Jefferson

 

Residents voice concerns to city council on tax increase

Published 6:24pm Friday, August 1, 2014

It’s easy to see the recent tax increase of two mills from the City of Bainbridge has residents scratching their heads, slamming their fists and everything in between.

The Bainbridge City Council gave taxpayers a chance to voice these concerns and objections against raising the millage rate Wednesday with two public hearings, both seeing considerable turnout.

“To face another increase, with me being a retired person on a single income, this is devastating to me,” Bainbridge resident Donna Hart said to the council. “I do not understand why it has to be such a large increase at one time.”

Bainbridge City Manager Chris Hobby said the reason for the increase was to stabilize the cash flow the city receives. With $1.5 million in reserves and no end in sight to the decreasing sales tax revenue and other fees, Hobby would like to see a more solid amount of money.

Bainbridge resident Robert Tyson said when taxes are raised, there has to be something given in return to taxpayers.

“If we are not getting better service, why should you go up on the city taxes?” Tyson asked. “What more are we getting in return?”

Hobby said he preferred to look at from the standpoint of, “what are you not going to lose?” Instead of cutting services like youth football, police and fire rescue and road maintenance, Hobby said an increased millage rate would allow Bainbridge residents to continue receiving them.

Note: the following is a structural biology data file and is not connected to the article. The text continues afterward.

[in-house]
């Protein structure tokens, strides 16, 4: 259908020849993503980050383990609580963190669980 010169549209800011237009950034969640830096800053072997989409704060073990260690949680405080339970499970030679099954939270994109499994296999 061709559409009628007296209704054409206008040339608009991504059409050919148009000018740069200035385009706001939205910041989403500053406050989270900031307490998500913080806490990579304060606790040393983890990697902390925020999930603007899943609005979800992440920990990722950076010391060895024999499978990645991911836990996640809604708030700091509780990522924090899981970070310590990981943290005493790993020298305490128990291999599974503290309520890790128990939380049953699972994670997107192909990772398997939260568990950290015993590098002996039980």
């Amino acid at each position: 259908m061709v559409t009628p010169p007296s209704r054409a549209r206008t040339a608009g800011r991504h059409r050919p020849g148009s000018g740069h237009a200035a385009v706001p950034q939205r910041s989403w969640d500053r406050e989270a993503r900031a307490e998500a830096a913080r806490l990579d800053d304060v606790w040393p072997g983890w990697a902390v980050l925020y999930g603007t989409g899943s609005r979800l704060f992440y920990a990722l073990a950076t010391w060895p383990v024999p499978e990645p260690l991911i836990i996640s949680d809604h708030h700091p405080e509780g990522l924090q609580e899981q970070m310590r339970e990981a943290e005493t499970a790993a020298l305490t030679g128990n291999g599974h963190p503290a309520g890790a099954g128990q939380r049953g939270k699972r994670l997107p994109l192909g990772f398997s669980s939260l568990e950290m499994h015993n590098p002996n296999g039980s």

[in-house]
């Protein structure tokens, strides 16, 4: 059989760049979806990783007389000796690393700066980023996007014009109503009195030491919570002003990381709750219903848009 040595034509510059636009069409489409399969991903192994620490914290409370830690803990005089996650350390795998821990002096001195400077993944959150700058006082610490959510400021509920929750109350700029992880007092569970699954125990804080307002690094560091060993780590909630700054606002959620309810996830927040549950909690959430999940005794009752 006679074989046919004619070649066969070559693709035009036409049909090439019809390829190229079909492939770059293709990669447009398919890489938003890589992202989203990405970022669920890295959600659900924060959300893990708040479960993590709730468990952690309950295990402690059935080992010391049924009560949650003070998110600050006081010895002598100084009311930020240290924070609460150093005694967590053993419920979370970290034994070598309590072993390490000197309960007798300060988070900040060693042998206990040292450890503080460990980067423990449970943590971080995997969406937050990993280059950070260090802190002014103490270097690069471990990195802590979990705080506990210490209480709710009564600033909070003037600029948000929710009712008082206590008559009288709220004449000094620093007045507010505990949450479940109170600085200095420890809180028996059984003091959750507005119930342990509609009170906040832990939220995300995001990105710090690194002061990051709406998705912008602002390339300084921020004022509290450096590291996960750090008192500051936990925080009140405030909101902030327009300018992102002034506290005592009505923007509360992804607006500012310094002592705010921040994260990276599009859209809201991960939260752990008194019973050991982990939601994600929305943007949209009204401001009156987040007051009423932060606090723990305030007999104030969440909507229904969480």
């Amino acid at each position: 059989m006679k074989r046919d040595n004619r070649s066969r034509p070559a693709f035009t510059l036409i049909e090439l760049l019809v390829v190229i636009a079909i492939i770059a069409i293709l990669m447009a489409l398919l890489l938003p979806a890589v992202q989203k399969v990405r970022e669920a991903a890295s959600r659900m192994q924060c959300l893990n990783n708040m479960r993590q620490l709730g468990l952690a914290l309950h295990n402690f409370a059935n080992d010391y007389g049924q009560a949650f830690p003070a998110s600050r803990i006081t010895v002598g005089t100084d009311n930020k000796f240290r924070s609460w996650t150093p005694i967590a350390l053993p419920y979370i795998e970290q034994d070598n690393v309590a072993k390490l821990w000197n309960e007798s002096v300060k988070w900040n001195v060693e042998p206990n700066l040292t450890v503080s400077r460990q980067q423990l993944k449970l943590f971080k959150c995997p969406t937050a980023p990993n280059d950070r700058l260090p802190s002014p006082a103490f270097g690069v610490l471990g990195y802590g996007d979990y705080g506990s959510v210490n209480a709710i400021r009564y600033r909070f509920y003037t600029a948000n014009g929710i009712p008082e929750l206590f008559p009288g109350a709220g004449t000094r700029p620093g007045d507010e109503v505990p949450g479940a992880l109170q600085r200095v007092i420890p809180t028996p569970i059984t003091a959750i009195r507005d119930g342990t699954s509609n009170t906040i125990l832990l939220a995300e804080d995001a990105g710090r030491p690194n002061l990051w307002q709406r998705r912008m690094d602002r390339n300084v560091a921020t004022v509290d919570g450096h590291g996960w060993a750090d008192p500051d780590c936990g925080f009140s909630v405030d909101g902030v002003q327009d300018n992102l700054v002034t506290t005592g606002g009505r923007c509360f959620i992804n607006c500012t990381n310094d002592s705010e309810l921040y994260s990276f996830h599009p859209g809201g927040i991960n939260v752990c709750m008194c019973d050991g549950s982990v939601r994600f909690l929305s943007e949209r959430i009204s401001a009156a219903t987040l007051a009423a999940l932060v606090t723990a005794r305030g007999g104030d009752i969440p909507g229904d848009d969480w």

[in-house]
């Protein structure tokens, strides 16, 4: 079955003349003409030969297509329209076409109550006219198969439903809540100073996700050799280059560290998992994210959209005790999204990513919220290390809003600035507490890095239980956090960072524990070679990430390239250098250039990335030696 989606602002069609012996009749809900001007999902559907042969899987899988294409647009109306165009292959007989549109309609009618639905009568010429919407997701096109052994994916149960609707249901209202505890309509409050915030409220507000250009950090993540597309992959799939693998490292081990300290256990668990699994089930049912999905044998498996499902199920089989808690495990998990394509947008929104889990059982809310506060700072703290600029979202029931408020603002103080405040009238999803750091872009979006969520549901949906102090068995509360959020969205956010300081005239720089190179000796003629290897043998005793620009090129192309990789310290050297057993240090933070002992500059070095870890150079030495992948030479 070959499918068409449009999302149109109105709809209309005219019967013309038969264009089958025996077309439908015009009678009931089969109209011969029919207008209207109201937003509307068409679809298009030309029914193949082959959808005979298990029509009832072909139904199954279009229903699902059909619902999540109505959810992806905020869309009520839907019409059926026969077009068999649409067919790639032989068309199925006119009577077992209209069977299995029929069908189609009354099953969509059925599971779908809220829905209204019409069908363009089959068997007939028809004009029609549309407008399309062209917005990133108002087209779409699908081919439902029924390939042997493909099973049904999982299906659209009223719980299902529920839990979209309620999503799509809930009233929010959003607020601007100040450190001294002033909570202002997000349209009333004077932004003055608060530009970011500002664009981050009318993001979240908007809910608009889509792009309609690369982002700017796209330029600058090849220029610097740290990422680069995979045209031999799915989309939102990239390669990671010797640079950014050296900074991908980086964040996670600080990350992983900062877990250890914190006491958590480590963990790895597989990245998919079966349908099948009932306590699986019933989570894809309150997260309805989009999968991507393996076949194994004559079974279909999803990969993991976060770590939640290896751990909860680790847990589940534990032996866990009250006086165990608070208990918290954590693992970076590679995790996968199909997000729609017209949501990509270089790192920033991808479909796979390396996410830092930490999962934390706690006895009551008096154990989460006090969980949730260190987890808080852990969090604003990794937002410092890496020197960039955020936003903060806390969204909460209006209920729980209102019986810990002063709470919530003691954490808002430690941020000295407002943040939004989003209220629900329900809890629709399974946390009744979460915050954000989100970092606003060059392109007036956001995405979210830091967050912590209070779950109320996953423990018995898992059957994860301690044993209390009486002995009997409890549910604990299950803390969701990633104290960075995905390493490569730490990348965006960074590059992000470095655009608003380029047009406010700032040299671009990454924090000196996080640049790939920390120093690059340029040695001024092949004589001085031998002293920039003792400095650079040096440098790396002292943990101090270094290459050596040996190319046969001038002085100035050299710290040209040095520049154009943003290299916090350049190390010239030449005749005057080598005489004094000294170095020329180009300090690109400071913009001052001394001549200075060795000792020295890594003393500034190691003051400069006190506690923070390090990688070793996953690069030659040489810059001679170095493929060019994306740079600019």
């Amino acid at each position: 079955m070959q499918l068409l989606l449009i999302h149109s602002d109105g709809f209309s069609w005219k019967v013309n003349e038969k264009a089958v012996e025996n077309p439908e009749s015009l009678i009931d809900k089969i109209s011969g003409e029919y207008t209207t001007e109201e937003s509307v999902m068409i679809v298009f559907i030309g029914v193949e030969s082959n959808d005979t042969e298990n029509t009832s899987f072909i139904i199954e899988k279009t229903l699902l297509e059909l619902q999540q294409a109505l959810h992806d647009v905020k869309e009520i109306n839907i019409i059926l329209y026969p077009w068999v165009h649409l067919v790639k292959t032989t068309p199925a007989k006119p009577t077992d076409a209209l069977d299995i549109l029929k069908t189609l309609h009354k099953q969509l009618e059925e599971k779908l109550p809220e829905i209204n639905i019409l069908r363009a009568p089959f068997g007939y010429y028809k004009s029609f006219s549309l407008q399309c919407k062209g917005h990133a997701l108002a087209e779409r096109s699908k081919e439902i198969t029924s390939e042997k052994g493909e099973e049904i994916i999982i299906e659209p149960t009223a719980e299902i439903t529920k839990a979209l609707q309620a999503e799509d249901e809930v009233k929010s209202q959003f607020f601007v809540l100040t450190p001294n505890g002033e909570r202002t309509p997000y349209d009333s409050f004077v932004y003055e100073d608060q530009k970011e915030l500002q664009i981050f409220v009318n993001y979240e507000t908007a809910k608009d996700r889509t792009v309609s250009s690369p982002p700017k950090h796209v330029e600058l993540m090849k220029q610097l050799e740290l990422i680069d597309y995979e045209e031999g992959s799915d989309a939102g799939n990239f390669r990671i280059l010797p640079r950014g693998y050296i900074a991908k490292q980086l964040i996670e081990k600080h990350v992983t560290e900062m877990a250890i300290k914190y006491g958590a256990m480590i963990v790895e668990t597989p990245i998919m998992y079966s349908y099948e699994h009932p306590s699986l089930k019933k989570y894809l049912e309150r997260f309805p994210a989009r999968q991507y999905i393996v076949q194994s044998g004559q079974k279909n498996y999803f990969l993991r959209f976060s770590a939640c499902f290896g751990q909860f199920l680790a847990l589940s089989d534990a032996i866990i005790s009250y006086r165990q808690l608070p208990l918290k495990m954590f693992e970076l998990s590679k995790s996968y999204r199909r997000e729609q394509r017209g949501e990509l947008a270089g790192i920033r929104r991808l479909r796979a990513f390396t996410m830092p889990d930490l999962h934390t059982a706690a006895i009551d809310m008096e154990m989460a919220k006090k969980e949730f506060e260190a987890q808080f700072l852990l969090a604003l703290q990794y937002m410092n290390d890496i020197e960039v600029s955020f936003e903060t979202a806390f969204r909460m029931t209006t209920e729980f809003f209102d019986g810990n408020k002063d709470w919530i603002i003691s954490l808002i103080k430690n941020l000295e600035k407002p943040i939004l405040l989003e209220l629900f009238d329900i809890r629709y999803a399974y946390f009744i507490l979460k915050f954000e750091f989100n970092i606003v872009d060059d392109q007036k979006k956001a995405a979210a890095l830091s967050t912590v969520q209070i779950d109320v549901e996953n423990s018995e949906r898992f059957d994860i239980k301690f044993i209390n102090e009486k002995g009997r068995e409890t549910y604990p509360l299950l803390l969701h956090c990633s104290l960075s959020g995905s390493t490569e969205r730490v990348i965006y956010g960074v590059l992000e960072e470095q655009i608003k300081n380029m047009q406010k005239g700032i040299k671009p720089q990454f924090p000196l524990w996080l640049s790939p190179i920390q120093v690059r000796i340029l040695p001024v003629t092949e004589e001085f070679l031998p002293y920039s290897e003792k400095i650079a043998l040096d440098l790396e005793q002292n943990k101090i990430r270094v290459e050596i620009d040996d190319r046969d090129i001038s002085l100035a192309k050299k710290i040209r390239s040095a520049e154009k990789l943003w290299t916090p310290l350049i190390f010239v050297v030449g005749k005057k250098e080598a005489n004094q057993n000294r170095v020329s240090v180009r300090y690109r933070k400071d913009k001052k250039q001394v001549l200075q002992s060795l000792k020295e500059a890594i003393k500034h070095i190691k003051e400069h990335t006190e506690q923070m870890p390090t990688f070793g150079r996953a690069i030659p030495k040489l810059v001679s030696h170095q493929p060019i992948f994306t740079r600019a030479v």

“At this point, the only thing we have left to cut would be services,” Hobby said. “The city pool having to close potentially, other things like that we would cut out. I don’t think that desirable, I think folks like the services provided.”

In the past three years, Decatur County, the Decatur County Board of Education and the City of Bainbridge will have combined for an increase of 6.75 mills if the city’s raise passes. For residents like Ed Kozlowski, the amount is overwhelming, especially with Bainbridge’s millage rate doubling.

“For me it’s not paying taxes that’s the objection,” Kozlowski said. “It’s the amount all at once. That translates to a lot of money to people on fixed income.”

Hobby said one thing he wanted to make clear with taxpayers is the total amount on a taxpayer’s bill isn’t doubling, just the city’s piece of the total amount.

The final public hearing will be at the Bainbridge City Council meeting next Tuesday.

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